At the 2016 Olympics in Rio, Fighting Zika Is Becoming a Blood Sport

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Municipal workers wait before spraying insecticide at the Sambadrome, where the archery competitions will take place during the Olympics next month, in Rio de Janeiro on January 26. Pilar OlivaresREUTERS

In the months before the Olympics begin, fans are normally finalizing travel plans, while the athletes involved are usually focused on winning shiny metals. But this year, just weeks before the start of the 2016 Summer Games in Rio de Janeiro, everyone appears to have a certain flavivirus on their mind.

For more than a year, Brazil has been the nexus of the Zika outbreak, which has spread throughout the Americas and beyond and fast become a threat to global public health. There are now some 60 countries on the U.S. Centers for Disease Control and Prevention's Zika travel advisory list, and the World Health Organization classifies the virus as a "public health threat of international concern."

Many of the terrible things we've confirmed in recent months about Zika—such as its link to birth defects and neurological conditions and its possible sexual transmission—has been gleaned from Brazil's crisis.

So it seems reasonable that this year's games are fraught with anxiety. On Wednesday, the CDC attempted to assuage public fears. The agency released a report that says the 2016 Olympics are unlikely to cause a worldwide spread of the virus. While there are expected to be some 500,000 people visiting Brazil for the Olympics, that number represents just 1 percent of all travelers to Zika-affected regions worldwide. The CDC estimates that only around 19 countries out of the 200 participating are actually at risk for bringing Zika home.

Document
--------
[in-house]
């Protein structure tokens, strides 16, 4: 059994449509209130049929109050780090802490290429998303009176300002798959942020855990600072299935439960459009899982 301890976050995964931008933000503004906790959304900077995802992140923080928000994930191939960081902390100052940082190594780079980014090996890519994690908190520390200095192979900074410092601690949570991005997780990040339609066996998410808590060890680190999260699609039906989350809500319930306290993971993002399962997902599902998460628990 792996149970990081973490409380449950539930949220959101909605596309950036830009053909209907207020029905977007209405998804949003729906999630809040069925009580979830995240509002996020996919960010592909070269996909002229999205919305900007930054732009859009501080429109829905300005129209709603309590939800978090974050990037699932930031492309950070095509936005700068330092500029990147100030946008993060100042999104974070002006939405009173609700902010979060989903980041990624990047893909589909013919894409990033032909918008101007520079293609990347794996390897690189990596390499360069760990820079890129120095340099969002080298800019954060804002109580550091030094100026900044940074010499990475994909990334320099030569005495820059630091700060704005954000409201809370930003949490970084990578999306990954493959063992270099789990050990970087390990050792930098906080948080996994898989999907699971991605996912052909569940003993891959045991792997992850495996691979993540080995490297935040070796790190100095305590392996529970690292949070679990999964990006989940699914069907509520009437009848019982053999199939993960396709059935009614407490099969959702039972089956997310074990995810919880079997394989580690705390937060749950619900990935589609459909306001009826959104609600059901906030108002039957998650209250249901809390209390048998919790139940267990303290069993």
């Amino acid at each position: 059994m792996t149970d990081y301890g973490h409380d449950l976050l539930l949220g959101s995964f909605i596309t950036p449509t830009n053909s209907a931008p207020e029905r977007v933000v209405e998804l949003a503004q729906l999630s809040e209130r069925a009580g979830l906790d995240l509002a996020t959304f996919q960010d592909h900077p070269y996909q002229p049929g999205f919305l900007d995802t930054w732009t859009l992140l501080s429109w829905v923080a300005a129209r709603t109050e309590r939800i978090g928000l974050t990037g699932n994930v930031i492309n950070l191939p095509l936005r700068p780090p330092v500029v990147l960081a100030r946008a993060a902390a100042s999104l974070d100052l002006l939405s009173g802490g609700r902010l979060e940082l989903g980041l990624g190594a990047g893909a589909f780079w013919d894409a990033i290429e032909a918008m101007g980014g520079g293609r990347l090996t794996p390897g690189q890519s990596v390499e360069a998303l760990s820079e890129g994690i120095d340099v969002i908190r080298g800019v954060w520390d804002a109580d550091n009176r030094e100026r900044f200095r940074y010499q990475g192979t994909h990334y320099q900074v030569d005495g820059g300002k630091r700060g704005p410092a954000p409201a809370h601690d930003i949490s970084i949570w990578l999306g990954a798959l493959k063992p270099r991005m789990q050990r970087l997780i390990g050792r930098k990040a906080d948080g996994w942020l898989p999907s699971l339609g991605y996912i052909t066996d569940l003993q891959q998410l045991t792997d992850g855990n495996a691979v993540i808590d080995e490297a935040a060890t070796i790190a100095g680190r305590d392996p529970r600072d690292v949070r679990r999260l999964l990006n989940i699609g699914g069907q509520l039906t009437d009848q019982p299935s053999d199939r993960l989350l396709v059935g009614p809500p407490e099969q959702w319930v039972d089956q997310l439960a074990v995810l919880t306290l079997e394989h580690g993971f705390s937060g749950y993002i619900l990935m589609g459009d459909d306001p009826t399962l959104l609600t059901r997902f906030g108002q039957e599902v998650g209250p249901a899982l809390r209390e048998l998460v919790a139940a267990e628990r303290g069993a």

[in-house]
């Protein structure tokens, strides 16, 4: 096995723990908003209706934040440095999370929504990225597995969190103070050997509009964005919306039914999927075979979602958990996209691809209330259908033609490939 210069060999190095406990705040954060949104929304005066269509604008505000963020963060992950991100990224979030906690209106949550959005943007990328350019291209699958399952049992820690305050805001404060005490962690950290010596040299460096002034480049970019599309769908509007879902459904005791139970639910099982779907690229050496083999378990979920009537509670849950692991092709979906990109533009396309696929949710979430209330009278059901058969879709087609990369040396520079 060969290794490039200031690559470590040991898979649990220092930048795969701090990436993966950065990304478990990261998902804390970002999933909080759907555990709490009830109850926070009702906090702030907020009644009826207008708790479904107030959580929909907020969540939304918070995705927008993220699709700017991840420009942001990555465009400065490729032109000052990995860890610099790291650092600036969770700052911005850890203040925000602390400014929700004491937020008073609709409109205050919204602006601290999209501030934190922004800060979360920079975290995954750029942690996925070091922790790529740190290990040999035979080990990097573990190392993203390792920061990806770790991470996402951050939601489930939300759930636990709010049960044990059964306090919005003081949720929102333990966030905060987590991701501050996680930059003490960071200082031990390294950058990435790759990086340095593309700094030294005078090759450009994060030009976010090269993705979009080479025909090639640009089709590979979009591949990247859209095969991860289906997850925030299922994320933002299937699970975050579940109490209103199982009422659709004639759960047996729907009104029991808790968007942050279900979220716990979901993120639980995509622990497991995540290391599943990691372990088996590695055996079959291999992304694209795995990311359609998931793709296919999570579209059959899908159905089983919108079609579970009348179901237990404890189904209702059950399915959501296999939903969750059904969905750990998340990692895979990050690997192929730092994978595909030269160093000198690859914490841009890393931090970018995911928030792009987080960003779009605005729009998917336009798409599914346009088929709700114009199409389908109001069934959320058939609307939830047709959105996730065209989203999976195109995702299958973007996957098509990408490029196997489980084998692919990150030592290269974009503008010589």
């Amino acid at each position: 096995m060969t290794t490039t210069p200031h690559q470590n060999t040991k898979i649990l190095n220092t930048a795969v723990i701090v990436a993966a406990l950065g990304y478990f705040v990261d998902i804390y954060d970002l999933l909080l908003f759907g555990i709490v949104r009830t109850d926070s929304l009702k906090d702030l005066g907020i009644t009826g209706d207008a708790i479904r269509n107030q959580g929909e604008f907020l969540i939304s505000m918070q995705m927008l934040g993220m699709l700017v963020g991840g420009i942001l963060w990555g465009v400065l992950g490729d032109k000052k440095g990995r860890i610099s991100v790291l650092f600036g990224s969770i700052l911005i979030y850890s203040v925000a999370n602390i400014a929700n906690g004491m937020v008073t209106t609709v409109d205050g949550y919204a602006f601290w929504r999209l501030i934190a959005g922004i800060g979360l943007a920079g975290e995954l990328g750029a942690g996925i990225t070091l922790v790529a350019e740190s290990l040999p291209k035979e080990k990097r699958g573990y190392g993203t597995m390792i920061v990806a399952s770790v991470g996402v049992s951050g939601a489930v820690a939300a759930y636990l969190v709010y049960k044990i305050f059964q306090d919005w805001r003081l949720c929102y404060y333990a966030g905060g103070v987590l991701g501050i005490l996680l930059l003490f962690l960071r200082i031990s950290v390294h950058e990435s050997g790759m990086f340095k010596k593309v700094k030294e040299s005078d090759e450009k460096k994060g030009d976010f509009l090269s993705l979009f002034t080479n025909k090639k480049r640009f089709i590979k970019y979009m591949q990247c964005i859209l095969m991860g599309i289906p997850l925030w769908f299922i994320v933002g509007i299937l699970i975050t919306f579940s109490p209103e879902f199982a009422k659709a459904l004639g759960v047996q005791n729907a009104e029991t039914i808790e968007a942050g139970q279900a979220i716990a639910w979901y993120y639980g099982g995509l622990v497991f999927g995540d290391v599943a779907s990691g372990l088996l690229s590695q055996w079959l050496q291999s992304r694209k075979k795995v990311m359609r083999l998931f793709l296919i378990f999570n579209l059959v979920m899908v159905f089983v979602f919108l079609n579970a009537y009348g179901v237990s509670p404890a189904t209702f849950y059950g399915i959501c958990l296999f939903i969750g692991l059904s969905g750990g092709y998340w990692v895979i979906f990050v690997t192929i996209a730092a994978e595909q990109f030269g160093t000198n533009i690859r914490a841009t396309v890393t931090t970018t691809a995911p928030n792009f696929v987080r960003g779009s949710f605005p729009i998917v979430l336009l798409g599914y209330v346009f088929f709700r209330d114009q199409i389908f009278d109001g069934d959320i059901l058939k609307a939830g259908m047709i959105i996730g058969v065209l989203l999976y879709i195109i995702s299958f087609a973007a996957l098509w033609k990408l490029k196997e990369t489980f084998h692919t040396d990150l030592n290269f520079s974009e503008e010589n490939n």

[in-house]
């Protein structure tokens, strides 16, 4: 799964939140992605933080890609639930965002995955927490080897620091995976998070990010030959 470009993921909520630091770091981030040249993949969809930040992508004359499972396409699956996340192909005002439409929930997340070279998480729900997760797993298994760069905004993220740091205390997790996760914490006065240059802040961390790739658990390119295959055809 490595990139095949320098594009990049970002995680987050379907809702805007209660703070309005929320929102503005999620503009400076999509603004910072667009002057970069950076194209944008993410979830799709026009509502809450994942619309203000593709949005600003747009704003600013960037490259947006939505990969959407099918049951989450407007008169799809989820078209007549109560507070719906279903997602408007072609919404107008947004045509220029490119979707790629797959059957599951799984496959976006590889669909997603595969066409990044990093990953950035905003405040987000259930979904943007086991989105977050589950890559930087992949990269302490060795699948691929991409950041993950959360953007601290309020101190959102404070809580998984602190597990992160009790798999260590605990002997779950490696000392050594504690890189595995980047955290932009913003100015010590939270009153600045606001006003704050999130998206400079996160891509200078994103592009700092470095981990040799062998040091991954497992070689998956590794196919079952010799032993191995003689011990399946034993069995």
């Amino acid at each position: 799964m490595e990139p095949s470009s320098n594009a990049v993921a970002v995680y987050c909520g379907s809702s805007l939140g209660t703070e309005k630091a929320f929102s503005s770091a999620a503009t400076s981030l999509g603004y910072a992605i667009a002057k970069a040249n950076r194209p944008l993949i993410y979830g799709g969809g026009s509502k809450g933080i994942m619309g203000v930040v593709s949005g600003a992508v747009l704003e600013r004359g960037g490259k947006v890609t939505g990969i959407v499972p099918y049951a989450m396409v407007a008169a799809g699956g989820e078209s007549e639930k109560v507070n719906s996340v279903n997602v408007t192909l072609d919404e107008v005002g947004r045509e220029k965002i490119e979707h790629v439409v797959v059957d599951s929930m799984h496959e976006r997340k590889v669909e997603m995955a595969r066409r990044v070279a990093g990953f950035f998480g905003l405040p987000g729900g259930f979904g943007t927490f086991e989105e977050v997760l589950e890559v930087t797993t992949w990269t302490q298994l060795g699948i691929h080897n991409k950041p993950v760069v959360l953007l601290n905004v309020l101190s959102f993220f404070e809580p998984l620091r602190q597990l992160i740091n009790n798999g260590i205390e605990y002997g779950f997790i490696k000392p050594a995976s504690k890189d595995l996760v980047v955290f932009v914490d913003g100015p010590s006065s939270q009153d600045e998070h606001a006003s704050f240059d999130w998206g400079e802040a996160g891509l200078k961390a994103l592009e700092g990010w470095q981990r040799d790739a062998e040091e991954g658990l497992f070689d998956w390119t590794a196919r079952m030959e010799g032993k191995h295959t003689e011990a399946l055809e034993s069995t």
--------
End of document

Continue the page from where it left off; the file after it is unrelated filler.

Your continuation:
That's due to a number of factors, including whether or not there are already reports of local transmission in the country, and if that country's climate and condition are hospitable to the Aedes aegypti mosquito, which carries the Zika virus. Experts also say it helps that August and September are Brazil's winter months, when the climate is cooler and drier, which amounts to a significantly smaller mosquito population. Officials from the WHO still say there is no reason to restrict travel and trade to Brazil. The CDC's travel advisory recommends sports fans take basic precautions such as wearing bug repellent, but also suggests women who are pregnant or wishing to conceive think twice before hopping on a plane.

Rational thought, however, probably won't completely keep Zika fears at bay in Rio. Just as the 1936 Games in Berlin are remembered for the rise of Hitler, people may look back on the Rio Games and recall the public health fears prompted by the vector-borne illness (Pokemon Go may be a close second).

Expect to see a lot of shvitzy athletes parading at this year's opening ceremony. A number of teams have said they will wear gear that's specially designed with Zika in mind. Team Canada and South Korea plan to wear uniforms that include long-sleeve shirts and pants. South Korea's Olympic Committee also says their uniforms will be infused with insect repellent.